Byrd-Miles K, Toombs EL, Peck GL. Skin cancer in individuals of African, Asian, Latin-American, and American-Indian descent: differences in incidence, clinical presentation, and survival compared to Caucasians. J Drugs Dermatol. 2007;6(1):10–6.PubMedGoogle Scholar
  26. 26.
    Garrett GL, Blanc PD, Boscardin J, Lloyd AA, Ahmed RL, Anthony T, et al. Incidence of and risk factors for skin cancer in organ transplant recipients in the United States. JAMA Dermatol. 2017;153(3):296–303.CrossRefPubMedGoogle Scholar
  27. 27.
    Coghill AE, Johnson LG, Berg D, Resler AJ, Leca N, Madeleine MM. Immunosuppressive medications and squamous cell skin carcinoma: nested case-control study within the Skin Cancer after Organ Transplant (SCOT) Cohort. Am J Transplant. 2016;16(2):565–73.CrossRefPubMedPubMedCentralGoogle Scholar
  28. 28.
    Knoll GA, Kokolo MB, Mallick R, Beck A, Buenaventura CD, Ducharme R, et al. Effect of sirolimus on malignancy and survival after kidney transplantation: systematic review and meta-analysis of individual patient data. BMJ. 2014;349:g6679.CrossRefPubMedPubMedCentralGoogle Scholar
  29. 29.
    Scott FI, Mamtani R, Brensinger CM, Haynes K, Chiesa-Fuxench ZC, Zhang J, et al. Risk of nonmelanoma skin cancer associated with the use of immunosuppressant and biologic agents in patients with a history of autoimmune disease and nonmelanoma skin cancer. JAMA Dermatol. 2016;152(2):164–72.CrossRefPubMedPubMedCentralGoogle Scholar
  30. 30.
    Greene MH, Hoover RN, Fraumeni JF. Subsequent cancer in patients with chronic lymphocytic leukemia--a possible immunologic mechanism. J Natl Cancer Inst. 1978;61(2):337–40.PubMedGoogle Scholar
  31. 31.
    Mehrany K, Weenig RH, Pittelkow MR, Roenigk RK, Otley CC. High recurrence rates of basal cell carcinoma after mohs surgery in patients with chronic lymphocytic leukemia. Arch Dermatol. 2004;140(8):985–8.CrossRefPubMedGoogle Scholar
  32. 32.
    Mehrany K, Weenig RH, Pittelkow MR, Roenigk RK, Otley CC. High recurrence rates of squamous cell carcinoma after Mohs’ surgery in patients with chronic lymphocytic leukemia. Dermatol Surg. 2005;31(1):38–42. discussionCrossRefPubMedGoogle Scholar
  33. 33.
    Zhao H, Shu G, Wang S. The risk of non-melanoma skin cancer in HIV-infected patients: new data and meta-analysis. Int J STD AIDS. 2016;27(7):568–75.CrossRefPubMedGoogle Scholar
  34. 34.
    Kimonis VE, Goldstein AM, Pastakia B, Yang ML, Kase R, DiGiovanna JJ, et al. Clinical manifestations in 105 persons with nevoid basal cell carcinoma syndrome. Am J Med Genet. 1997;69(3):299–308.CrossRefPubMedGoogle Scholar
  35. 35.
    Abuzahra F, Parren LJ, Frank J. Multiple familial and pigmented basal cell carcinomas in early childhood – Bazex-Dupré-Christol syndrome. J Eur Acad Dermatol Venereol. 2012;26(1):117–21.CrossRefPubMedGoogle Scholar
  36. 36.
    Michaëlsson G, Olsson E, Westermark P. The Rombo syndrome: a familial disorder with vermiculate atrophoderma, milia, hypotrichosis, trichoepitheliomas, basal cell carcinomas and peripheral vasodilation with cyanosis. Acta Derm Venereol. 1981;61(6):497–503.PubMedGoogle Scholar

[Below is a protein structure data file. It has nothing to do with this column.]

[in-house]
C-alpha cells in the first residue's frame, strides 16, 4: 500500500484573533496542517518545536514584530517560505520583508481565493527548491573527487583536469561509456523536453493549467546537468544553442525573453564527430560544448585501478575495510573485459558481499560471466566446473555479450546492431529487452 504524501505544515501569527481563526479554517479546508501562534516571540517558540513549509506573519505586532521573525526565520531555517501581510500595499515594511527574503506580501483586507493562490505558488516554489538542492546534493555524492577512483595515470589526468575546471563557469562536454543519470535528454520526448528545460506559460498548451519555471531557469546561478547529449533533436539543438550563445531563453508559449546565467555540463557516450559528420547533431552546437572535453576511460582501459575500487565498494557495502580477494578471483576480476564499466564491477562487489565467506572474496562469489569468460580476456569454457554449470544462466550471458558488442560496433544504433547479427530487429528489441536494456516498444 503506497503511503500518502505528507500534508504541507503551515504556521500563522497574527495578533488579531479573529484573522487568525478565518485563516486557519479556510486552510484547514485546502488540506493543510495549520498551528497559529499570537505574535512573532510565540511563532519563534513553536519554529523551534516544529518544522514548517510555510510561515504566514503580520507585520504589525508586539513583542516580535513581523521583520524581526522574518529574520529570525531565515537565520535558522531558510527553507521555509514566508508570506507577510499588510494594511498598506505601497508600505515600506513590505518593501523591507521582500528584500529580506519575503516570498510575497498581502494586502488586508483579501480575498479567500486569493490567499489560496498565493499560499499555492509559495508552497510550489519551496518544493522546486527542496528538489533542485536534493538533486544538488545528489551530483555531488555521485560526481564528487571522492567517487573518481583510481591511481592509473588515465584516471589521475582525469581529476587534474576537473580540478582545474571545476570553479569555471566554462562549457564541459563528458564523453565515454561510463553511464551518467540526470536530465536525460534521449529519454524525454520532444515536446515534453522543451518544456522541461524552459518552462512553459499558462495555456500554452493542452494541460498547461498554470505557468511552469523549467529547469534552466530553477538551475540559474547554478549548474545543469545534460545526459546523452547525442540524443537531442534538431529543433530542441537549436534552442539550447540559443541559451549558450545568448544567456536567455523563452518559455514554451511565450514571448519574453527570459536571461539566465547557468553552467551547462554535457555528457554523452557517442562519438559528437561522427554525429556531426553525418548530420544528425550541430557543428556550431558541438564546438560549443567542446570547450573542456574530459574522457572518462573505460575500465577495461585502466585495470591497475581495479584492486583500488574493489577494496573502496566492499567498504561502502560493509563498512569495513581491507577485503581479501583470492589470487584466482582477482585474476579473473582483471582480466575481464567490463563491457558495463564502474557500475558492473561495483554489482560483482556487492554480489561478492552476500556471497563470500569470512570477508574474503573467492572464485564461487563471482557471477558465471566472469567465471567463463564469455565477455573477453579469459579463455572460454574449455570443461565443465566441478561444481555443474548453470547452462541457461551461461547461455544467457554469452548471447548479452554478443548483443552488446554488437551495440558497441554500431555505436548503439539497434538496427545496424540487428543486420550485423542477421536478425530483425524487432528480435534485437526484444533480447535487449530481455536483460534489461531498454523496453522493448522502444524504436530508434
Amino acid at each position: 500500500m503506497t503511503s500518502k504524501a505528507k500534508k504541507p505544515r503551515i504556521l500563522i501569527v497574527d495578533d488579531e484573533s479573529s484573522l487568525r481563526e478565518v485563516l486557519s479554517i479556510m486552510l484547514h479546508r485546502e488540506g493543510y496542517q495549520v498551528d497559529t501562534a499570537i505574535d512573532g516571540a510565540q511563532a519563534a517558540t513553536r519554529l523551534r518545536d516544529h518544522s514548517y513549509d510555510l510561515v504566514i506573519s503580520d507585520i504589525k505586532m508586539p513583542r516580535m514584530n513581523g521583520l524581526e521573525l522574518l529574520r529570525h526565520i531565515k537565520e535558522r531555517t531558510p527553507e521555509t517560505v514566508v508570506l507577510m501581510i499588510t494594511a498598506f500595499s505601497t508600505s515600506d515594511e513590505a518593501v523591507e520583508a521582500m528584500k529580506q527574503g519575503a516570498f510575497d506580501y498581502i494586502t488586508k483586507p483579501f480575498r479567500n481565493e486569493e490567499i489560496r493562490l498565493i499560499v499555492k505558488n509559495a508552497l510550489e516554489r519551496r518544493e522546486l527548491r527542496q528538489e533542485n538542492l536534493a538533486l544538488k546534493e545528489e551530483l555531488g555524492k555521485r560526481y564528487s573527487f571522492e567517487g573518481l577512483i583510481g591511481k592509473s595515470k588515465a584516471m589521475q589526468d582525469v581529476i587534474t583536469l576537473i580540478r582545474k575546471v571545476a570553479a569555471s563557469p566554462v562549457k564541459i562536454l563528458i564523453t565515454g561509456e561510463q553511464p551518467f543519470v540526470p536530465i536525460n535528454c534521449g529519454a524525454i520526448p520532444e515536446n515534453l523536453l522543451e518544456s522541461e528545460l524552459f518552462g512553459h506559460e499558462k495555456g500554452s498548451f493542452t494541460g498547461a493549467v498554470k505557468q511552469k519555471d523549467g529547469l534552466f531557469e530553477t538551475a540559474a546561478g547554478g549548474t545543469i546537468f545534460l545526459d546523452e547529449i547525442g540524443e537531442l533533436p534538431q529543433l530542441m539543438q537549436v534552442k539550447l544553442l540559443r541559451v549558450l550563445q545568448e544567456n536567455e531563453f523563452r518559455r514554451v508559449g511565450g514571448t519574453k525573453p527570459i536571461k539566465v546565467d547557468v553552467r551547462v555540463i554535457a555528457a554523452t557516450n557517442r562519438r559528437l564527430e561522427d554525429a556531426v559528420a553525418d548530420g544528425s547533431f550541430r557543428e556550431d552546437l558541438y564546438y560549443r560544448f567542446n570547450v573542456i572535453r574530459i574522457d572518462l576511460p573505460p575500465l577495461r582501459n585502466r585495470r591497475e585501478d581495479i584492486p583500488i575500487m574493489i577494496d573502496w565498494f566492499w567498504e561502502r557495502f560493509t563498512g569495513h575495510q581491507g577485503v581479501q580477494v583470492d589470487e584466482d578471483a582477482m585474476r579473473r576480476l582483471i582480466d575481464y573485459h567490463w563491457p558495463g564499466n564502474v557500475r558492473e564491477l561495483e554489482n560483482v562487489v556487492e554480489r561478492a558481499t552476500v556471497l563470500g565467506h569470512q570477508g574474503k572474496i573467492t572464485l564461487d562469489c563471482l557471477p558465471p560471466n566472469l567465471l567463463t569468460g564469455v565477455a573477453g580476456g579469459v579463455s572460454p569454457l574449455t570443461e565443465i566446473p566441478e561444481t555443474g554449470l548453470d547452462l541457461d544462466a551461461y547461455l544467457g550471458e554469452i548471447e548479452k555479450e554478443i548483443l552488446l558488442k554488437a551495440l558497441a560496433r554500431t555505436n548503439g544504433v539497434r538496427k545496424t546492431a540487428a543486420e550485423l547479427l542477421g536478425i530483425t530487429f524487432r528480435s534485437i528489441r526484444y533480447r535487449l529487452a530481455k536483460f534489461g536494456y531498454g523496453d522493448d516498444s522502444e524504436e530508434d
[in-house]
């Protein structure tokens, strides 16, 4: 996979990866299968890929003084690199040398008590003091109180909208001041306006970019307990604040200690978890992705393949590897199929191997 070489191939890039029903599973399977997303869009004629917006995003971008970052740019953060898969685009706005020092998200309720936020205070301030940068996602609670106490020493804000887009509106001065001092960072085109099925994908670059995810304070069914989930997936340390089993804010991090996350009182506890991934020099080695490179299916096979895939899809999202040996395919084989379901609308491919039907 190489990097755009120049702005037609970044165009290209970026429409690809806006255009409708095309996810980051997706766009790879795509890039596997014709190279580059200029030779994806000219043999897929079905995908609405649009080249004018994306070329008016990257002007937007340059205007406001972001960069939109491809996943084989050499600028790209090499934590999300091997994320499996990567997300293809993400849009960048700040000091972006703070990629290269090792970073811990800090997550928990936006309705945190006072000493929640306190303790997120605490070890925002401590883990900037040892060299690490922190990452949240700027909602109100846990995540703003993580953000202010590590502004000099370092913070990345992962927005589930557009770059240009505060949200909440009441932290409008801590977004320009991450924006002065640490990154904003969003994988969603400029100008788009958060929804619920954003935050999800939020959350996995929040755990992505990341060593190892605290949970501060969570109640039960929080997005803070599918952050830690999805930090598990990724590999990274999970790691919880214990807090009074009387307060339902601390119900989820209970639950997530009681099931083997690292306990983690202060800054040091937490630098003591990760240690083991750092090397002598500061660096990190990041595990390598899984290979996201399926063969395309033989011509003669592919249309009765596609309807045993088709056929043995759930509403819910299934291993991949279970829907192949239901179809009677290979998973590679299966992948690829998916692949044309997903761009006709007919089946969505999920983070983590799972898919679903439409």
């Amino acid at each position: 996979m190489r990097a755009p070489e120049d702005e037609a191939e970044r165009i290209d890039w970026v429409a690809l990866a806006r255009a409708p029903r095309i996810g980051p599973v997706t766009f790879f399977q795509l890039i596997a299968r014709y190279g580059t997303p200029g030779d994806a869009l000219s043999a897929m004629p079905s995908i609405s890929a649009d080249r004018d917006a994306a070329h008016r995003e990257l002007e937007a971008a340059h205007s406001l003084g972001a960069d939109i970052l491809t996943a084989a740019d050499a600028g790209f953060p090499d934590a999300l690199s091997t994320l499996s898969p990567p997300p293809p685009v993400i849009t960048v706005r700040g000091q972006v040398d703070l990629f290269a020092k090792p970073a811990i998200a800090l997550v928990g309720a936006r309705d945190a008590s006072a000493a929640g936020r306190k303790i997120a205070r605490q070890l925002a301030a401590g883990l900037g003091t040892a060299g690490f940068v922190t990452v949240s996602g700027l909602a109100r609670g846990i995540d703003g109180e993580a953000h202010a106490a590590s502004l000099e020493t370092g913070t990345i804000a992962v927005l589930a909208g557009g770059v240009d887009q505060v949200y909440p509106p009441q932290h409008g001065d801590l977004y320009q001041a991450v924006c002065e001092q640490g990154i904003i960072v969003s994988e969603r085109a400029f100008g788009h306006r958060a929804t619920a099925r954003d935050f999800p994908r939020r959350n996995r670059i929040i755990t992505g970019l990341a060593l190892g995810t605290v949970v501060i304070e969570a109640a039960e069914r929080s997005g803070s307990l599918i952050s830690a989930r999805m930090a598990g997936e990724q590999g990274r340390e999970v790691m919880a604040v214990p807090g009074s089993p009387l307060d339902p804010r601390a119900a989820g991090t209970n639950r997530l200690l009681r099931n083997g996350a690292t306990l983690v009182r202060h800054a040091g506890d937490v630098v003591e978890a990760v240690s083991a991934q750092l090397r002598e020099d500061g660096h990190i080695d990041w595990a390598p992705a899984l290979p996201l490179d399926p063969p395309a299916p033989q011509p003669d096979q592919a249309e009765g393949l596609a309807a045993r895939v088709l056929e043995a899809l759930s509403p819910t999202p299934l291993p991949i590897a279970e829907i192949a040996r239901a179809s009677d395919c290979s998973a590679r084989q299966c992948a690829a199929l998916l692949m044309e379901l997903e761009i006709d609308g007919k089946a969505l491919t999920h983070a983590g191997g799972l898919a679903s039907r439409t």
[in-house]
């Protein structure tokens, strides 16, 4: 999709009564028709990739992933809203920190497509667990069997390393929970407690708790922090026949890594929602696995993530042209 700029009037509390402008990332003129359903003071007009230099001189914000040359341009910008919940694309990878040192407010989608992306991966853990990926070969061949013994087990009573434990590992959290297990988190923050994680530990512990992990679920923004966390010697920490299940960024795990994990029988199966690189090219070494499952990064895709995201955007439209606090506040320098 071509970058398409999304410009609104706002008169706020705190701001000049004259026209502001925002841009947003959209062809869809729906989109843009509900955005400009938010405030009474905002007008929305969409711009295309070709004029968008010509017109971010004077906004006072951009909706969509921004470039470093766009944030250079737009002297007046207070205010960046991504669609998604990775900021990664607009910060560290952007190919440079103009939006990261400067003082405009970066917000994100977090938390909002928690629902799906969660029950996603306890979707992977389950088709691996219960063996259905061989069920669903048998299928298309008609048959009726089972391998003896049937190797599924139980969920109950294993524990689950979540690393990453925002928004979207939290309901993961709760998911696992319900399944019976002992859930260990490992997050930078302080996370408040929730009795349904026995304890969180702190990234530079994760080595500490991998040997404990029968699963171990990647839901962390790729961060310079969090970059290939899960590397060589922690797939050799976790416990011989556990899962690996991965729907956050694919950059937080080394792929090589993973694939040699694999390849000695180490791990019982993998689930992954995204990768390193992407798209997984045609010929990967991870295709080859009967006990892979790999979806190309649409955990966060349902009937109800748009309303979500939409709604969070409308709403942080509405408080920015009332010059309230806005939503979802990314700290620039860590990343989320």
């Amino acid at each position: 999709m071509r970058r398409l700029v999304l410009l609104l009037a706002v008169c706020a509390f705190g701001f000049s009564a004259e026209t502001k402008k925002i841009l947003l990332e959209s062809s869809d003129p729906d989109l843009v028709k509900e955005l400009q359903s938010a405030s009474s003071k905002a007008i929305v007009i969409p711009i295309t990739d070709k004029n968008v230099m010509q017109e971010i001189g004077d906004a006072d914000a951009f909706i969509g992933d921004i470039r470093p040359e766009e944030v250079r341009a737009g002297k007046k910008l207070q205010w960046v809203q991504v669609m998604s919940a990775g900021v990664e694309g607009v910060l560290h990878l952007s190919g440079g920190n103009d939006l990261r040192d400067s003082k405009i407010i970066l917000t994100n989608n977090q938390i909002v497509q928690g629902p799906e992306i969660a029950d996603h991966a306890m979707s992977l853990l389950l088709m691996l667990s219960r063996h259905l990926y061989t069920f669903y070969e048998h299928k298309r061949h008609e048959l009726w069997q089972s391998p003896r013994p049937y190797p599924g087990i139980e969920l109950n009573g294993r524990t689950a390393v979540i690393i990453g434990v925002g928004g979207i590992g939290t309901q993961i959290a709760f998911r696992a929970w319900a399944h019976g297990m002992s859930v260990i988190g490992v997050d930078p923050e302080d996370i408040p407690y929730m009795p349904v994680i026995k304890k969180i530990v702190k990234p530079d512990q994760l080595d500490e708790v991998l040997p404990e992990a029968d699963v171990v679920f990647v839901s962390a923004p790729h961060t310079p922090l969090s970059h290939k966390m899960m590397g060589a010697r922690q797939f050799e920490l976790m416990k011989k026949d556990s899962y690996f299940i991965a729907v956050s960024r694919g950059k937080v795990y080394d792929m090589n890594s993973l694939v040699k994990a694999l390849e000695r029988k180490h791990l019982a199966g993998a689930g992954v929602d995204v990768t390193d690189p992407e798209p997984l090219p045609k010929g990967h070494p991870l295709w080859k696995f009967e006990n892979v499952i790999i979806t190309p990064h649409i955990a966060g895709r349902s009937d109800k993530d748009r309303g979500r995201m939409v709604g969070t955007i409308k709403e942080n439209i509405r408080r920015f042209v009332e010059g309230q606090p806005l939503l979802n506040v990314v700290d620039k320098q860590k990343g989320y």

37. 37.
    Lehmann AR, McGibbon D, Stefanini M. Xeroderma pigmentosum. Orphanet J Rare Dis. 2011;6:70.CrossRefPubMedPubMedCentralGoogle Scholar
  38. 38.
    Kraemer KH, Lee MM, Scotto J. Xeroderma pigmentosum. Cutaneous, ocular, and neurologic abnormalities in 830 published cases. Arch Dermatol. 1987;123(2):241–50.CrossRefPubMedGoogle Scholar
  39. 39.
    Luande J, Henschke CI, Mohammed N. The Tanzanian human albino skin. Natural history. Cancer. 1985;55(8):1823–8.CrossRefPubMedGoogle Scholar
  40. 40.
    Burger B, Itin PH. Epidermodysplasia verruciformis. Curr Probl Dermatol. 2014;45:123–31.CrossRefPubMedGoogle Scholar
  41. 41.
    Group USCSW. United States cancer statistics: 1999–2013 incidence and mortality web-based report. Atlanta: U.S. Departments of Health and Human Services, Centers for Disease Control and Prevention and National Cancer Institute; 2016.Google Scholar
  42. 42.
    Kohler BA, Sherman RL, Howlader N, Jemal A, Ryerson AB, Henry KA, et al. Annual report to the Nation on the Status of Cancer, 1975–2011, featuring incidence of breast cancer subtypes by race/ethnicity, poverty, and state. J Natl Cancer Inst. 2015;107(6):djv048.CrossRefPubMedPubMedCentralGoogle Scholar
  43. 43.
    Nikolaou V, Stratigos AJ. Emerging trends in the epidemiology of melanoma. Br J Dermatol. 2014;170(1):11–9.CrossRefPubMedGoogle Scholar
  44. 44.
    Jemal A, Saraiya M, Patel P, Cherala SS, Barnholtz-Sloan J, Kim J, et al. Recent trends in cutaneous melanoma incidence and death rates in the United States, 1992–2006. J Am Acad Dermatol. 2011;65(5 Suppl 1):S17–25. e1–3PubMedGoogle Scholar
  45. 45.
    Cormier JN, Xing Y, Ding M, Lee JE, Mansfield PF, Gershenwald JE, et al. Ethnic differences among patients with cutaneous melanoma. Arch Intern Med. 2006;166(17):1907–14.CrossRefPubMedGoogle Scholar
  46. 46.
    (CDC) CfDCaP. Use of indoor tanning devices by adults--United States, 2010. MMWR Morb Mortal Wkly Rep. 2012;61(18):323–6.Google Scholar
  47. 47.
    Gandini S, Sera F, Cattaruzza MS, Pasquini P, Abeni D, Boyle P, et al. Meta-analysis of risk factors for cutaneous melanoma: I. Common and atypical naevi. Eur J Cancer. 2005;41(1):28–44.CrossRefPubMedGoogle Scholar
  48. 48.
    Nelemans PJ, Groenendal H, Kiemeney LA, Rampen FH, Ruiter DJ, Verbeek AL. Effect of intermittent exposure to sunlight on melanoma risk among indoor workers and sun-sensitive individuals. Environ Health Perspect. 1993;101(3):252–5.CrossRefPubMedPubMedCentralGoogle Scholar